My dad also talked about the diagnosis he received in 1996 that shaped all of our lives from that point forward. At that time, a doctor told my dad he’d likely pass away in three years, but that if he was incredibly lucky, he might make it to 70. I remember praying so hard that my dad would reach 70. For years and years, that was my prayer. Often times, God dreams bigger than we do. We are extraordinarily fortunate that my dad turned out to be a medical anomaly, and there is a strange blessing in twenty years spent in the shadow of death. Perhaps predictably, it teaches you to be grateful for the days you do have. But it also teaches you, through forced contemplation, to became familiar with death itself. I think our modern discomfort with death is a great tragedy. We outsource it to hospice workers and hospitals, we fight it in ways big and small. I see it in efforts like the desire to colonize Mars. We want to sustain, live on. We obsess over our health and nutrition and try to tack on as many years as we can. To me, these things seem born of fear, the fear of a failure to survive – when of course none of us survives. The loss of a loved one through death equals profound heartbreak. But if you believe as I do, that after death the person lives on, the hard scrabble, even desperate effort to cling to this mortal coil, as Shakespeare would say, is odd and sad. Far better to really live while you’re here, have fun, and not worry so much.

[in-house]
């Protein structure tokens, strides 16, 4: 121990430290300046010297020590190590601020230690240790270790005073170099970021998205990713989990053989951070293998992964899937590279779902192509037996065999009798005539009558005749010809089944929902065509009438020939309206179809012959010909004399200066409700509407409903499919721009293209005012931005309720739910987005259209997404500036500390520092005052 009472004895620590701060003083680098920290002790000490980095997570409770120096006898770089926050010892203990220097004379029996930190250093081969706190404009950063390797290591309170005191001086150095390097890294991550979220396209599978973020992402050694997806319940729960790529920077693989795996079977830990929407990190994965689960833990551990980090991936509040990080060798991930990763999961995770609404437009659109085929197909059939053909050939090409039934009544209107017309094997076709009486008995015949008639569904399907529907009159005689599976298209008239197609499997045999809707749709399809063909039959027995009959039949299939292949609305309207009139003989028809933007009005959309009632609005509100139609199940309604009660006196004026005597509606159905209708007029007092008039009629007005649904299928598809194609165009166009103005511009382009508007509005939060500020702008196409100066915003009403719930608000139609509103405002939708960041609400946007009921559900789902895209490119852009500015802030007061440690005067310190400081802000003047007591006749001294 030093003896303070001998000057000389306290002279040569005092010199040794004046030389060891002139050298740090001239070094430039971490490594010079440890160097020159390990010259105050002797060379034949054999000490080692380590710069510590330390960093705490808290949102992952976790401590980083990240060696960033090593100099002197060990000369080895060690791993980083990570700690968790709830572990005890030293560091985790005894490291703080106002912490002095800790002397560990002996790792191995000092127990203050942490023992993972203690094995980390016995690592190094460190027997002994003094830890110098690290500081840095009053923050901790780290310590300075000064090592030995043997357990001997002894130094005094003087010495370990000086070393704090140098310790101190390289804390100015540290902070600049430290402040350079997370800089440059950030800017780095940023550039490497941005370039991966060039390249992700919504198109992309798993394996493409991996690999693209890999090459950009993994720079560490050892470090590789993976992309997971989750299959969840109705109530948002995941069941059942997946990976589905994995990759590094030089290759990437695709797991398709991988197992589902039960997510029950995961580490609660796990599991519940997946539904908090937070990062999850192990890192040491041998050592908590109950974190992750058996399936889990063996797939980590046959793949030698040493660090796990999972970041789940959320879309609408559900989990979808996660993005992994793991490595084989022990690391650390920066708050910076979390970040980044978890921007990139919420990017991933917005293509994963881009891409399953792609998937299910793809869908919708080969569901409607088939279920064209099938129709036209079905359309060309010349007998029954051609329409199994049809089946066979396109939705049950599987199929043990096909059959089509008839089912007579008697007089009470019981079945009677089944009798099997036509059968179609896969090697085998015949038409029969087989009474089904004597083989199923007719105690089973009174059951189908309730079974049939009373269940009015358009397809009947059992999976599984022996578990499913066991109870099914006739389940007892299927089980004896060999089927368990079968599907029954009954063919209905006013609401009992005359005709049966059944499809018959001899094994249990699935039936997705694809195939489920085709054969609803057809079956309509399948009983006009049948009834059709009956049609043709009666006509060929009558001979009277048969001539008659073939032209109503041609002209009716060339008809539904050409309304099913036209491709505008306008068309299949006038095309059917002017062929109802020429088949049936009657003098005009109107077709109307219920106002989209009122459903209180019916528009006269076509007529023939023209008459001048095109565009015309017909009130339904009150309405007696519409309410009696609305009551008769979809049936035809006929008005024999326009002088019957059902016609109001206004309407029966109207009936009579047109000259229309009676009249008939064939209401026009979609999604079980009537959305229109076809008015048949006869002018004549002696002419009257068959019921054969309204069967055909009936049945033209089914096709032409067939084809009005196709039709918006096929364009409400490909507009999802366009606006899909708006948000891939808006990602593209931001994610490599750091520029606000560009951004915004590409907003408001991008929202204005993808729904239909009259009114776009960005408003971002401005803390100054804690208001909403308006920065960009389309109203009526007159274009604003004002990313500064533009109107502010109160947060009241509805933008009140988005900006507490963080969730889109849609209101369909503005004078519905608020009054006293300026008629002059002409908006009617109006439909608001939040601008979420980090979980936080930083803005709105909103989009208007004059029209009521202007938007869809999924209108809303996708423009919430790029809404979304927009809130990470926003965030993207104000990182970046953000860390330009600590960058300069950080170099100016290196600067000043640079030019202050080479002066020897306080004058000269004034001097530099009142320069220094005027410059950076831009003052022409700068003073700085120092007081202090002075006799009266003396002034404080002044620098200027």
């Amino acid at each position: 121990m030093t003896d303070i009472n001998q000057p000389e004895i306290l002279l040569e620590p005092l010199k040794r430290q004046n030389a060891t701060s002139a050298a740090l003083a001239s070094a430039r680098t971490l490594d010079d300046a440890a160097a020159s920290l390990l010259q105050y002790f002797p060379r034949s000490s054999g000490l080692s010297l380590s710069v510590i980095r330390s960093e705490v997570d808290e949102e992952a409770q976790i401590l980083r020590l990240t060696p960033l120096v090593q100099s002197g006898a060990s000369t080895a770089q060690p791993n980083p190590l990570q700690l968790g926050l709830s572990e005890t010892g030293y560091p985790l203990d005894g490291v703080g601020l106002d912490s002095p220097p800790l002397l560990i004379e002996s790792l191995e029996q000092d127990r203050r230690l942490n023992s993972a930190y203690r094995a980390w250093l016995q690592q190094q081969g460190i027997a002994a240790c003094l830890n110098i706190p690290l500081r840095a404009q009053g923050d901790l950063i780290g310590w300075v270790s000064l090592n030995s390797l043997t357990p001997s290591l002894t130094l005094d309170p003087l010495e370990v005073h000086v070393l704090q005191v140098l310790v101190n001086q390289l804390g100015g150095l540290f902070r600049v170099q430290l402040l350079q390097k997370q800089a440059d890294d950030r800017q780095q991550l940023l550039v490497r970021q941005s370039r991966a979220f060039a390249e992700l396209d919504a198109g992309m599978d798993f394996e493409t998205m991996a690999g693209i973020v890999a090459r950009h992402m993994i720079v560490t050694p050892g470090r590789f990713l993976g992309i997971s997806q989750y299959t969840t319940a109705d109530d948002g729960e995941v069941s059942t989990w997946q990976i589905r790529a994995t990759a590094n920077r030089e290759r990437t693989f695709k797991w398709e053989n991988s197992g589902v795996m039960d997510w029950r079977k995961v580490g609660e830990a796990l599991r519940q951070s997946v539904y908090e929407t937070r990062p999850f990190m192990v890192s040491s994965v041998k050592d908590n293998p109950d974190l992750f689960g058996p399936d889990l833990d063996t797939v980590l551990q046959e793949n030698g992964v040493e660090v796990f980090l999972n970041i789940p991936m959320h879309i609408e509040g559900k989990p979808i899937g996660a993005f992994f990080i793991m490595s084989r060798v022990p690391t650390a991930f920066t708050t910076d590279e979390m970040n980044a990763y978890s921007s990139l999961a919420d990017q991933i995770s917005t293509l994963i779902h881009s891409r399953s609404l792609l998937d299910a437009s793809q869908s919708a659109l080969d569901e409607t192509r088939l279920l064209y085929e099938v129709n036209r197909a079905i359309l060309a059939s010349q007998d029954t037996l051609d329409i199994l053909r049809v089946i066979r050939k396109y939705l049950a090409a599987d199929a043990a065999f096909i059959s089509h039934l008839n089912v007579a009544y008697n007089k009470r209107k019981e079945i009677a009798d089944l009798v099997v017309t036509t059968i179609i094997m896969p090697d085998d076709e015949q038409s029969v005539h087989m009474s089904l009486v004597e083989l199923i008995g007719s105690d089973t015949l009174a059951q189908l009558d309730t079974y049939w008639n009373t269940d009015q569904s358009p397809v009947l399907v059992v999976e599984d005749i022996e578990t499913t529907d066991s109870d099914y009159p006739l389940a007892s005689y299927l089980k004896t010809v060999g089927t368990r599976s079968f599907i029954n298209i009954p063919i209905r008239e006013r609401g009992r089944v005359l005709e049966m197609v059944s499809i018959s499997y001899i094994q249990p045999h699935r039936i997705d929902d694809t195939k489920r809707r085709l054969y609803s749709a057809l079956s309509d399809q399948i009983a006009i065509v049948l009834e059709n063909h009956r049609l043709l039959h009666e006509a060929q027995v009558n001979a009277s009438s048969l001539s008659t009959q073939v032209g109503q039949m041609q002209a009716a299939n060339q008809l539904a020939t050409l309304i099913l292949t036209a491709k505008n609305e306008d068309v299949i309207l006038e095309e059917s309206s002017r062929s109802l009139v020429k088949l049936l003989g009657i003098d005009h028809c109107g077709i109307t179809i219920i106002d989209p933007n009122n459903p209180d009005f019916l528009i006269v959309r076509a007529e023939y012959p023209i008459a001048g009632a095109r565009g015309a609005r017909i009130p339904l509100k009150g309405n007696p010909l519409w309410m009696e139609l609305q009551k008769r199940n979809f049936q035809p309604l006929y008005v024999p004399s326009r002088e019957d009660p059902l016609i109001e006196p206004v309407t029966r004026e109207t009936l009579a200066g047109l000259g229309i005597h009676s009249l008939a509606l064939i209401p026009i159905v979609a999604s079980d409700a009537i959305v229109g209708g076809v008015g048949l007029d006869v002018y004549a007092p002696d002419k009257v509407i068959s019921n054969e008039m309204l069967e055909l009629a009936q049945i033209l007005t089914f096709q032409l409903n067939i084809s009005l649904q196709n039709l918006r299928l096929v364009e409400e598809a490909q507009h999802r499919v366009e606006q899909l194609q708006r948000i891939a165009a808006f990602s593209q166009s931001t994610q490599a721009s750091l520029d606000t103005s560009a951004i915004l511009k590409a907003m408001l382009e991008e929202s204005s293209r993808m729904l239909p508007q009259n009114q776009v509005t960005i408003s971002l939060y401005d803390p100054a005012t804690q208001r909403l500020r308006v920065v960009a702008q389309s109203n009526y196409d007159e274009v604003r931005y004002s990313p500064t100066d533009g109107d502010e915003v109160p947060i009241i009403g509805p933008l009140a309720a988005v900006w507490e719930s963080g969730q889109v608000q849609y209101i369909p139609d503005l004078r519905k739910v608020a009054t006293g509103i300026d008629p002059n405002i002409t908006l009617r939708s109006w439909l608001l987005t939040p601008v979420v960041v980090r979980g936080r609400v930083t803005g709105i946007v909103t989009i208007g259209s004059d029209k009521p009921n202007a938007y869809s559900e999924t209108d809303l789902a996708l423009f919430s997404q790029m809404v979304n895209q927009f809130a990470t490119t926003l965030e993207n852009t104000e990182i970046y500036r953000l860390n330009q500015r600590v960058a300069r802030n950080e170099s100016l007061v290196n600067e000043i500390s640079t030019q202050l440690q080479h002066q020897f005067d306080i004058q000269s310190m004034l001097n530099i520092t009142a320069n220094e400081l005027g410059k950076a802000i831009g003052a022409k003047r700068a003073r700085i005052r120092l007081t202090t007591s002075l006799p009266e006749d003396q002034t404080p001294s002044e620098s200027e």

In this, my father has excelled. He is, in fact, far better than I am at it, but I like to think I’ve inherited some of his joie de vivre. I’ve told many people about how my dad introduced me to comedy. My father and I share a joint lexicon of phrases culled from W.C. Fields, Laurel & Hardy, and Mel Brooks movies. “Say, is this a game of chance?” W.C. Fields: “Not the way I play it, no.” Laurel: “Don’t you think your bounding over your steps?” Hardy: “He means stepping over your bounds.” And most frequently used – Director Roger Debris in The Producers, who is dressed in drag and about to go to a costume contest: “What do you think? BE BRUTAL, BE BRUTAL! Heaven knows they well.” And Roger Debris again: “CONGRATULATIONS!” My dad also introduced me to amazing television, like Taxi. We were also big fans of Night Court. Best exchange ever – John Larroquette to a scumbag restauranteur: “And what are these ‘batter fried bits’ made of?” Scumbag: “Formerly living things.” “Formerly living things,” is the perfect answer whenever somebody asks you what’s for dinner.